Mary Beth Gicking - Success Story
I was pleasantly surprised to find myself in the position to do research in the classroom during one of my M.A.T. courses during my first spring semester as a graduate student at SU. The class was a secondary methods course taught by Dr. Louise Anderson and included only myself and one other undergraduate student. We were studying student-to-student interactions in the secondary music classroom. Observations took place in each of our field placements, which included a high school choral classroom and a middle school band classroom.
First, we described which types of interactions we would be tallying, including helping, social, distracting, leadership and criticism. Separately at our placements, we tallied each interaction type throughout the semester each time we went to observe. We were striving to compare the quality and quantity of student-to-student interactions in middle school band and high school chorus as well as infer what the data may suggest of the classroom environments created.
Much research has been done on student-to-teacher interactions, but less so on student-to-student. It has been long understood and perhaps dreaded by some that secondary school students are very social creatures. This socialization can benefit or hurt the classroom environment. Peer relationships are important, and it was interesting to compare each level (middle and high school) as well as each ensemble environment (band and chorus). A wider spread of interaction type was found in middle school band compared to high school chorus, with at least 20 of each type observed. There were significantly more social interactions in high school chorus compared to every other interaction type. There was no significant difference found between the number of total interactions in middle school band and high school chorus.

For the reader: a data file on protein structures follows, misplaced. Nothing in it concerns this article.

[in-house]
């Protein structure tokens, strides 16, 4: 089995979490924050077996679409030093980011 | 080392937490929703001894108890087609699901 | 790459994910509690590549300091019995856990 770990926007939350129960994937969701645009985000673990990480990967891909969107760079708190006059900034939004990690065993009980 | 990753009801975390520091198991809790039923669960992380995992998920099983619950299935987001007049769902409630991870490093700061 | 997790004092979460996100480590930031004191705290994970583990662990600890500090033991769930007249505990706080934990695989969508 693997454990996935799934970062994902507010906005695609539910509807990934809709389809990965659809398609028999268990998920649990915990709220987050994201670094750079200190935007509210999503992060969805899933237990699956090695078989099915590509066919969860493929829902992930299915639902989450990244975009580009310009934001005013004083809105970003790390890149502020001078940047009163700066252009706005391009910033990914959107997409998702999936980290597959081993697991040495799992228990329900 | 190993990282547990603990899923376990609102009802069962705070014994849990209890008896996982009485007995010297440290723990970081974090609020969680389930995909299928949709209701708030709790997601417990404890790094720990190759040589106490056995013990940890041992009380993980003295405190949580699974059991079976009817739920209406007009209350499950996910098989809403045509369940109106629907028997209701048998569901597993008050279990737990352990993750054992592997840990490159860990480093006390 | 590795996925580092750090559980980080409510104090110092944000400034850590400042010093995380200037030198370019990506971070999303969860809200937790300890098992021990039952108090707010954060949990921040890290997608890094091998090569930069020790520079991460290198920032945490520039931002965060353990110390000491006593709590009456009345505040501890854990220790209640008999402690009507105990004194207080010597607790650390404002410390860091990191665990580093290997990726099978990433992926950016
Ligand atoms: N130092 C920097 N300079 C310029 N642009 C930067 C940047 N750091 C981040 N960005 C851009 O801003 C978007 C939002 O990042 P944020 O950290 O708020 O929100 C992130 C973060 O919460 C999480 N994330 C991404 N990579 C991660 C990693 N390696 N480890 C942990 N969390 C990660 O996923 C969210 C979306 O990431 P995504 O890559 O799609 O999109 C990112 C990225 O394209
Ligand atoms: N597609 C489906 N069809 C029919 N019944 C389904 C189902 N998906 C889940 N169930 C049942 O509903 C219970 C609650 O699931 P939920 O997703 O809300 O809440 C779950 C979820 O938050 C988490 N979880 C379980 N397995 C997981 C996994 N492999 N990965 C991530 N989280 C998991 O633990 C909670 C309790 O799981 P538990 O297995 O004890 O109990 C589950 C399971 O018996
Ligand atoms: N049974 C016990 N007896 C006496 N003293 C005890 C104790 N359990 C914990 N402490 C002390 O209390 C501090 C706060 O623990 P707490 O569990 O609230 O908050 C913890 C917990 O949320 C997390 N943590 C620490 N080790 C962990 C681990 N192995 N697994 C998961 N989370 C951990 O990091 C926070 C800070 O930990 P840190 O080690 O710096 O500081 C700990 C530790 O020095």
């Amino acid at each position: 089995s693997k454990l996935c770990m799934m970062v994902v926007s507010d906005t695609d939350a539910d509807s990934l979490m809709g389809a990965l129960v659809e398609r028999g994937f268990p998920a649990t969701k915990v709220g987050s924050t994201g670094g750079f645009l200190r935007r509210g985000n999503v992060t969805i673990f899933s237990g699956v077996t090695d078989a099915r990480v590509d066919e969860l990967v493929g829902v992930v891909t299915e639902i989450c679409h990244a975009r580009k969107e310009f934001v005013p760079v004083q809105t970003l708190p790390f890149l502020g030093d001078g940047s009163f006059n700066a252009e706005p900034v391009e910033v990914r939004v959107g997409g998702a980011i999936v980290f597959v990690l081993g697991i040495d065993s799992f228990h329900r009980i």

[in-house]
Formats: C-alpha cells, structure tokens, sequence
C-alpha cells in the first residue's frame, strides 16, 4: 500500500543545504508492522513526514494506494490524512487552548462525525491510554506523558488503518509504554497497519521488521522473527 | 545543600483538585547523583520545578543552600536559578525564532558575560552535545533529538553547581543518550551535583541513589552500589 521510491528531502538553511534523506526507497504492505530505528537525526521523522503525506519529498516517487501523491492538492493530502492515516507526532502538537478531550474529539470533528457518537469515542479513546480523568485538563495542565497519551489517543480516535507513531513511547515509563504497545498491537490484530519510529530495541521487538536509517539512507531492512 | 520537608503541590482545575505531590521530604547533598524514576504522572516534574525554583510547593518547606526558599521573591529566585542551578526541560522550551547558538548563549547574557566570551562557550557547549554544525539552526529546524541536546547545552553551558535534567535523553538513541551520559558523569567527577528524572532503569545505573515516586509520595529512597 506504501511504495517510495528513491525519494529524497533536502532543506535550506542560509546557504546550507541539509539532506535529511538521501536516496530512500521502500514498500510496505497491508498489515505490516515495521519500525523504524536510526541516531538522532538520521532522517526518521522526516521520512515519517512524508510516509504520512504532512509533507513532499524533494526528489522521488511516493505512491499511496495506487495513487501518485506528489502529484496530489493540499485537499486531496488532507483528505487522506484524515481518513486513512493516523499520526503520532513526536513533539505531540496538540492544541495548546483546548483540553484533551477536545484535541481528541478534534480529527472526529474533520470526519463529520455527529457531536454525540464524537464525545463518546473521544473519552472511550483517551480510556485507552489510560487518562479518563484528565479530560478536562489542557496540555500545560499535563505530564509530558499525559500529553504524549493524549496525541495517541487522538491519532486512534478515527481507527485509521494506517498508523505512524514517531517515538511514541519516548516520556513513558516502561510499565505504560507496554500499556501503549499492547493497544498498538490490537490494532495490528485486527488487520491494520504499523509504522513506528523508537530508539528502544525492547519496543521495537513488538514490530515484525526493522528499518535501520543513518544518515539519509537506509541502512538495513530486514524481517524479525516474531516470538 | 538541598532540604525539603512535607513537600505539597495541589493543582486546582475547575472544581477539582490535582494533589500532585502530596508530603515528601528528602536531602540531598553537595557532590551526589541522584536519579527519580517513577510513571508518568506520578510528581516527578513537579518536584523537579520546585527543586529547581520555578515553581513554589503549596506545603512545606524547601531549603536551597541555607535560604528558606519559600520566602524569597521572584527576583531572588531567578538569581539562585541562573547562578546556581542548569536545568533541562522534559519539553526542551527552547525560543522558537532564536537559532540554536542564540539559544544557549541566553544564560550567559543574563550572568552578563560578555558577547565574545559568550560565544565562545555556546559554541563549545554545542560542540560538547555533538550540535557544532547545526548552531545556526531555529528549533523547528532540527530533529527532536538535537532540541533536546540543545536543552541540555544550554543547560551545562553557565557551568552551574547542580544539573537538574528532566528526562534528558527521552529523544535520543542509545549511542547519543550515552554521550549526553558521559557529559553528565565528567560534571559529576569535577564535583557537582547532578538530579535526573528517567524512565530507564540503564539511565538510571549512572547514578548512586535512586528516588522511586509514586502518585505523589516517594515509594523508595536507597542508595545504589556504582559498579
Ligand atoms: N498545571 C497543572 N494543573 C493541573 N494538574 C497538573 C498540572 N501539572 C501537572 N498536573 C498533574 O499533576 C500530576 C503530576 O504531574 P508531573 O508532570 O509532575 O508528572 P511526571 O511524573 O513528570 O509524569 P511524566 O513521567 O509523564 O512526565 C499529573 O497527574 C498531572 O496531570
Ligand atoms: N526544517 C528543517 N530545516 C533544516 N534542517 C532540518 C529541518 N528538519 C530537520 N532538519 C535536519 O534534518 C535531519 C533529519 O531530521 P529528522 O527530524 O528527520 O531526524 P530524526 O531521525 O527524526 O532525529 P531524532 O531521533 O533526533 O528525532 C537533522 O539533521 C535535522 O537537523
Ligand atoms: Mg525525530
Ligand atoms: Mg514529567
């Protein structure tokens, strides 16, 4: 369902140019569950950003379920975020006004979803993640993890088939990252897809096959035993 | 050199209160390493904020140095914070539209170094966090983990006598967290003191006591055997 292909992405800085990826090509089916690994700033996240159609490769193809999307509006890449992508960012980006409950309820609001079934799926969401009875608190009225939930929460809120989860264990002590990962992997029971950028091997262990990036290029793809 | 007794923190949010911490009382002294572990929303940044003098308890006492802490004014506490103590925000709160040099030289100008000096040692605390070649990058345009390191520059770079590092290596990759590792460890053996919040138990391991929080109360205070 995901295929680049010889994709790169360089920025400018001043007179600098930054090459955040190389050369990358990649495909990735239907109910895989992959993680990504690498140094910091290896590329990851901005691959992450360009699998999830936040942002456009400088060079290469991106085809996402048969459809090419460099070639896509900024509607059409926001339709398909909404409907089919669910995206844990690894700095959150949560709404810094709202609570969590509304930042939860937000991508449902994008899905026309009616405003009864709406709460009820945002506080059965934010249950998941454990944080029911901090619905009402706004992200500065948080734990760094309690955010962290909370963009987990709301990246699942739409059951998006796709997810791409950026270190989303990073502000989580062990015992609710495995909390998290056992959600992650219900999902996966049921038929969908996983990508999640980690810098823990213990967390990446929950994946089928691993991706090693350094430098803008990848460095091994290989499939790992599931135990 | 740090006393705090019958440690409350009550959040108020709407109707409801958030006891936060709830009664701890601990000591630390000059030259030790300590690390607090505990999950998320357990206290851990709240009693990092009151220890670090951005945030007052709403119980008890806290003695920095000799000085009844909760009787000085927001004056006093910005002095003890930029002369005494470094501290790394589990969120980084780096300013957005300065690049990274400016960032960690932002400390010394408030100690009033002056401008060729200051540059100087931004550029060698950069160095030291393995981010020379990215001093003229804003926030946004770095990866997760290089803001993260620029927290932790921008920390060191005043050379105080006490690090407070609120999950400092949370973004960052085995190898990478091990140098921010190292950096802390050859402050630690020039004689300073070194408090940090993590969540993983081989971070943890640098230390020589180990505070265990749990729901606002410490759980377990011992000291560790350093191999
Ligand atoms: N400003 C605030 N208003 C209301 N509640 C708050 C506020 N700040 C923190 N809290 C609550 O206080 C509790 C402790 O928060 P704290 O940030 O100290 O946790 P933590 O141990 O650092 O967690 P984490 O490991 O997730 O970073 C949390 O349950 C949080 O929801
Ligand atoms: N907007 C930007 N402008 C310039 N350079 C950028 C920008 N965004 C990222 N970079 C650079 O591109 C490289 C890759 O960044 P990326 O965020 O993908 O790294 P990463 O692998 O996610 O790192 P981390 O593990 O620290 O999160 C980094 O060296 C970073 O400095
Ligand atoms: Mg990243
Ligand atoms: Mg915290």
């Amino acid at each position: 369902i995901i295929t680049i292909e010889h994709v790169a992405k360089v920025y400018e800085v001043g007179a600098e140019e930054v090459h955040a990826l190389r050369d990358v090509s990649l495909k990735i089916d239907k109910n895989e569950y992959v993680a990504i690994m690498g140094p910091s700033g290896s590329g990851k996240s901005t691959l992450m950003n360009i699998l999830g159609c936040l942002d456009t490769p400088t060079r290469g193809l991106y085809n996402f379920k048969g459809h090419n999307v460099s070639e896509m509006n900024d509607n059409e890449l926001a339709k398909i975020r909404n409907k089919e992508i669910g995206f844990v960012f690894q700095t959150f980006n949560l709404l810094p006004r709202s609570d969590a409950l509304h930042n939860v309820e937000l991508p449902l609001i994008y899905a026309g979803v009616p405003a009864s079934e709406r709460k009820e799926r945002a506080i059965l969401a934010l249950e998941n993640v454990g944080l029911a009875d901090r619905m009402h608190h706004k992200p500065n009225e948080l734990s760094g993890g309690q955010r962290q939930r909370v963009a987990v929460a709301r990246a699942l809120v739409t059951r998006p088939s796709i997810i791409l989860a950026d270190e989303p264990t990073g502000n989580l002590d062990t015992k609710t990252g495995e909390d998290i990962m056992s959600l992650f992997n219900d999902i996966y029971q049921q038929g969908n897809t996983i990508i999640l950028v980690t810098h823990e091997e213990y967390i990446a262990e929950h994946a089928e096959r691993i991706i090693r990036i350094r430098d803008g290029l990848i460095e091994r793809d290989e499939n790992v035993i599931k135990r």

Overall, we certainly observed secondary students being their social selves while also getting some insight on the quality of these interactions. The differences found in collection bring up questions of cause as well as correlation. Does the collected data reflect the age group, classroom type, teacher or perhaps some combination? We cannot tell for sure with just our data, but it nonetheless opens up the door for more research and further exploration of student-to-student interactions as well as the environment of music classrooms.
The next steps in my career after completing my graduate program include teaching. I currently teach two-year-olds at a local preschool and plan to continue doing so for a while. I am glad I took the time in my life now to pursue this degree, and I know it will serve me well as life marches ever forward. I was not necessarily expecting my own past research experience to come in handy as much as it has during my time in the M.A.T. Program; I know now not to underestimate the helpfulness of my upcoming graduate degree!